Lessons And Failures From A Young Entrepreneur

My marketing agency turned one-year old last week!


When my partner and I opened business, nobody wanted to take a chance on us. We had to take a lot of bad contracts and do more work than we signed up for just so we could get going. We had clients who cut us off mid-contract. We had clients who refused to pay despite service already rendered. We also had clients who berated us and forced us out of our agreements. Quite the baptism of fire for us.

Despite all of that, I have no hard feelings or regrets. I understand that it’s all part of the process. This is all part of growing up in the industry.

But it wasn’t all bad news for us.

I’m happy to say that we’ve already serviced over 30 (?!) different clients in various industries like government, technology, food, and real estate. We’ve nearly tripled the size of the team since we started. And most importantly, we continue helping our clients fulfill their commitments to their customers and communities. Our mission is to help them fulfill their missions!

I am really proud of this milestone considering I had zero experience working in an agency when I started. It was a year full of fun, learning, and growth. To cap off the week-long celebration I’ve had in my head, I wanted to share my biggest lessons (and failures) from Year 1:

1) Stay ultra-conservative with cash flow.

Cashflow is the lifeblood of your business. Without it, you can’t do anything. Repeat after me: YOUR PASSION CANNOT PAY THE BILLS! When we started, we thought that we would be able to manage our expenses well and collect payments easily.

It never happened.

There were so many expenses outside of what we forecasted. It was also quite the challenge to collect payments from clients. There were dozens of times we got stuck because we didn’t have enough cash to make things work. Shit happens so it would be smart to be ultra-conservative with projecting costs and anticipating your cash flow. Make sure you have enough cash for all the rainy days.

2) Be picky with who you do business with.

This works for your suppliers and your clients. It’s hard to move around or get things done when the people you’re supposed to be “partners” with try to shortchange you or unfairly cut you off. We took many deals and we got burned badly.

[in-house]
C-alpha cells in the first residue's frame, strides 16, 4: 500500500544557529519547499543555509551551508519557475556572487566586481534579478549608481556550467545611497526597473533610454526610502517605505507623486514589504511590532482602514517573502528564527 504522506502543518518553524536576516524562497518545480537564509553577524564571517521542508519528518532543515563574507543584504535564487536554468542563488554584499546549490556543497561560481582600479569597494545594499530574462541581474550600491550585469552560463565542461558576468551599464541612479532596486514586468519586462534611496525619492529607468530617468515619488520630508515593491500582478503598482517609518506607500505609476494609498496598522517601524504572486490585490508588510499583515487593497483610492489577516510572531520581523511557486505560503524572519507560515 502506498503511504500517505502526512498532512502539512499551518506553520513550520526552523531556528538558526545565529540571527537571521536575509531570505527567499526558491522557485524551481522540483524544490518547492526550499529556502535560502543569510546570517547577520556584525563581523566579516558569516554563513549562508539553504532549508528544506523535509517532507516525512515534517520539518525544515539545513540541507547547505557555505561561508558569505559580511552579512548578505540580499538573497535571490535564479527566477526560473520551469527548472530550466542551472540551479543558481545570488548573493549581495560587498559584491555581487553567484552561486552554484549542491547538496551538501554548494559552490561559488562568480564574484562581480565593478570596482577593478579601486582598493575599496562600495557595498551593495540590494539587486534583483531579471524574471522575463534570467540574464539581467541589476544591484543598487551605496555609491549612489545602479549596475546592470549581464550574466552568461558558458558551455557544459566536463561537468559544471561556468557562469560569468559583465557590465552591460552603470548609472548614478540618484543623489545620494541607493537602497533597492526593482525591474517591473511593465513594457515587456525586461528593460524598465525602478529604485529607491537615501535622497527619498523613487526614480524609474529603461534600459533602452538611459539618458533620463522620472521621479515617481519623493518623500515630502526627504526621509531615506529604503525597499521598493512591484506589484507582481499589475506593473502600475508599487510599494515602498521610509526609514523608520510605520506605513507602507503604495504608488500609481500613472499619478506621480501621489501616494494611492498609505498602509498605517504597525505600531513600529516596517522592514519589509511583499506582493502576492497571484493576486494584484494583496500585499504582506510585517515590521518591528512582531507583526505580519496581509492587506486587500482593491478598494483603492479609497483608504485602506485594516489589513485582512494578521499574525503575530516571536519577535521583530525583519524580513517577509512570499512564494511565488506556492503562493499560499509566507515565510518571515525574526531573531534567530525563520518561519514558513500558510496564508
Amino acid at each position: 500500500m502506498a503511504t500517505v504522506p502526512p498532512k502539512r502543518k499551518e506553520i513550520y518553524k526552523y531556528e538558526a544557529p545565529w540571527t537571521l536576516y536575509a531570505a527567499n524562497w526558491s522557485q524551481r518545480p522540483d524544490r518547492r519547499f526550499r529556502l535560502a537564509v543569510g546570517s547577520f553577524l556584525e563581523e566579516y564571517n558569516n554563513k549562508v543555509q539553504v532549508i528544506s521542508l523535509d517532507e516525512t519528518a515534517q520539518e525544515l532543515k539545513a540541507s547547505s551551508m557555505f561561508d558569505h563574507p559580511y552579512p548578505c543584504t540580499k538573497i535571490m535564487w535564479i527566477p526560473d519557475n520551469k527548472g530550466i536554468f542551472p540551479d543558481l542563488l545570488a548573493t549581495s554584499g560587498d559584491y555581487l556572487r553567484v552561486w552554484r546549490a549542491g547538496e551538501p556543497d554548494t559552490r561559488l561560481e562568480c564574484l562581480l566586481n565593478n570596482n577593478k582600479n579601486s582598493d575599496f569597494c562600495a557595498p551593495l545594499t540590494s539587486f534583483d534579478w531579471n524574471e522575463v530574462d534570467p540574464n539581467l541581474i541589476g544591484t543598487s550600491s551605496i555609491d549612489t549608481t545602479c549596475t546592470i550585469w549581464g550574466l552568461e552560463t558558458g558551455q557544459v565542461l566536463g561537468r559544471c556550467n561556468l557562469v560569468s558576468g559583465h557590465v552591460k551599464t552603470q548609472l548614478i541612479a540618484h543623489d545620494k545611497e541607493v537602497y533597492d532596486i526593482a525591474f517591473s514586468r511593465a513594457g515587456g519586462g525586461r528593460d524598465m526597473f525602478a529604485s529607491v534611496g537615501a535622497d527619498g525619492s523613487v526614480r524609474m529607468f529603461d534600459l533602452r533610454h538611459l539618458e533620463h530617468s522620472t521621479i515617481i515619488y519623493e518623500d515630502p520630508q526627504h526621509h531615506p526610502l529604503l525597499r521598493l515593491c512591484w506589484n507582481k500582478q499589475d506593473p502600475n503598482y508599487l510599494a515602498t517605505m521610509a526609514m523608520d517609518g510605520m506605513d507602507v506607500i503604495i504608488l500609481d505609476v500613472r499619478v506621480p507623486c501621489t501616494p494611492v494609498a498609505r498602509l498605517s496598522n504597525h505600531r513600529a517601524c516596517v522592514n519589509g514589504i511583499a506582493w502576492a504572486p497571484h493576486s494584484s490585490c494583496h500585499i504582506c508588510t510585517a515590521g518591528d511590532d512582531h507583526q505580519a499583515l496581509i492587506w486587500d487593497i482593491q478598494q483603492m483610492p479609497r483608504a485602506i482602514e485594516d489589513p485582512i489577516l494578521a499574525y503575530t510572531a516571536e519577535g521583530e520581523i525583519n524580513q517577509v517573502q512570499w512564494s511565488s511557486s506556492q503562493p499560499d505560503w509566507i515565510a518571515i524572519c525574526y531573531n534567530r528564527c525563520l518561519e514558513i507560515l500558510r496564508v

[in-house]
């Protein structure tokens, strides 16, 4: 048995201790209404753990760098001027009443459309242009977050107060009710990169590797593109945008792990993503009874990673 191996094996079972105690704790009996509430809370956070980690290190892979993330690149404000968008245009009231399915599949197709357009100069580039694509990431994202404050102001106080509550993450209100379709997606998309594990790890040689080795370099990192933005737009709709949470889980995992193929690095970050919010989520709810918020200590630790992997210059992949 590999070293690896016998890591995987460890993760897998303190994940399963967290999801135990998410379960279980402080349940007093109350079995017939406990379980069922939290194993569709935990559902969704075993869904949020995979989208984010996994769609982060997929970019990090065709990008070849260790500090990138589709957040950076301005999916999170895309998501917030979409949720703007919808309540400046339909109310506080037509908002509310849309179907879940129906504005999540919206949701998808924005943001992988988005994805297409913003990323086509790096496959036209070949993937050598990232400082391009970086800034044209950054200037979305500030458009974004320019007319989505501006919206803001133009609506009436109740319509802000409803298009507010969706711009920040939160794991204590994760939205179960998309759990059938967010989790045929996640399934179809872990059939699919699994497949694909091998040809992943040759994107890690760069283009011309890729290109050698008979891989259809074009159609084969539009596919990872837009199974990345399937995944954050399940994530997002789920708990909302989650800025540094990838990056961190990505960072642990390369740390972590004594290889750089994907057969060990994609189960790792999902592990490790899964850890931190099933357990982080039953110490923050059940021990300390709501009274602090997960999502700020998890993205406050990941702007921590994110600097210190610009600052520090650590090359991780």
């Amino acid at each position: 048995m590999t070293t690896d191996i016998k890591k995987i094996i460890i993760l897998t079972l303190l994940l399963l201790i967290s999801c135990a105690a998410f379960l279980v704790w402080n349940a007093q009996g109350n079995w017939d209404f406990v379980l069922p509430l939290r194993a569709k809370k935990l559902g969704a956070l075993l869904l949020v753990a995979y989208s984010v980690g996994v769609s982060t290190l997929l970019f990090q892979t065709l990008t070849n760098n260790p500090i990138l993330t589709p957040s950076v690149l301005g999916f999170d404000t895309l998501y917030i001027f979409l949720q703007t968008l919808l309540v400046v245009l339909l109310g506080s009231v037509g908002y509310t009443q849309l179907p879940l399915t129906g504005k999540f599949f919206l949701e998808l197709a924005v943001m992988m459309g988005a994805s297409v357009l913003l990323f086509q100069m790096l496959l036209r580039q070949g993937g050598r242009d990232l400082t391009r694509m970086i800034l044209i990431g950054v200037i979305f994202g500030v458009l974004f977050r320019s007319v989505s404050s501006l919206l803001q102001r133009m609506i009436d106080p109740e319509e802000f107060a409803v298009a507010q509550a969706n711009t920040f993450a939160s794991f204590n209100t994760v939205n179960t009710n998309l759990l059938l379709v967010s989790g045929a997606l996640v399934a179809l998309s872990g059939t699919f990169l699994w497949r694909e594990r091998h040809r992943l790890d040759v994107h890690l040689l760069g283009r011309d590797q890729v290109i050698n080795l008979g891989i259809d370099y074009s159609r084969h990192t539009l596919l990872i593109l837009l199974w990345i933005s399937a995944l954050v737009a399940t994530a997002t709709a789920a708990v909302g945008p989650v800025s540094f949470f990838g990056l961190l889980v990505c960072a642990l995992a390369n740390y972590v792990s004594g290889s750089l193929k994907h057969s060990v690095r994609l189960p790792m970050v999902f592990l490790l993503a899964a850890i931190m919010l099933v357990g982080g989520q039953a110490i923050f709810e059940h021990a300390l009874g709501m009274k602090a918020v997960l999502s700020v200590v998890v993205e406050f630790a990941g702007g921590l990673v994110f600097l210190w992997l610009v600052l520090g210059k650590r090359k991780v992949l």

Looking back now, I would’ve passed on certain opportunities just because we weren’t a good fit with the supplier or client. Trust me on this. Some deals aren’t worth the emotional stress. If you don’t benefit equally from the arrangement, it would be wise to reassess the situation. Doing business with a supplier or a client should be beneficial for both parties. It shouldn’t be parasitic.

3) Respect your own time and worth.

This advice works two ways.

First, learn to value your own output. I have seen how many people take creative work for granted. It’s not as simple as clicking and copy pasting. There is a lot of effort that goes into making a single design or video. Say no to clients who aren’t willing to match (or at least come close) to what the market is actually paying for the same service.

Second, pay yourself. My partner and I took little to no salary at the beginning for the sake of the business. It didn’t take too long for it to backfire on us. The stress that comes with financial instability will pour over to work. Even as the owner, you must be compensated fairly for your time.

4) Invest in people.

I will never take full credit for our success. Never. I played only one role in this whole act. It’s my team that makes the magic happen. I would be absolutely nothing without them.

A huge part of our success stems from the fact that I invest in the growth and well-being of my team. I don’t allow consistently working long hours at the office. I give my team full creative control over campaigns. Hell, I even require everyone to pursue a passion or project outside of the office. My team will always come first on my list.

This was a philosophy my partner and I shared from the very beginning. The commitment we have to the growth of the team has returned positive results for us. Business is great because we take care of our people.

5) Do things with love and service.

It’s easy to get disheartened or jaded doing business. Many people only want to make money. They are even willing to step on other people if necessary. Fight against this. I’ve always taught my students that businesses exist to solve problems. Profit is a measure of how effective your solution is. It shouldn’t be the end-goal. The financial rewards will follow after great service.

I’m proud to say that clients happily refer us to their family and friends because we do everything with love and service. We do our best to overdeliver on our promises. We stay transparent with everything we do. We will never compromise the integrity of our work. Yes, it will get frustrating but this will never get in the way of our commitment. When you do things with love, amazing stuff tends to happen to you.

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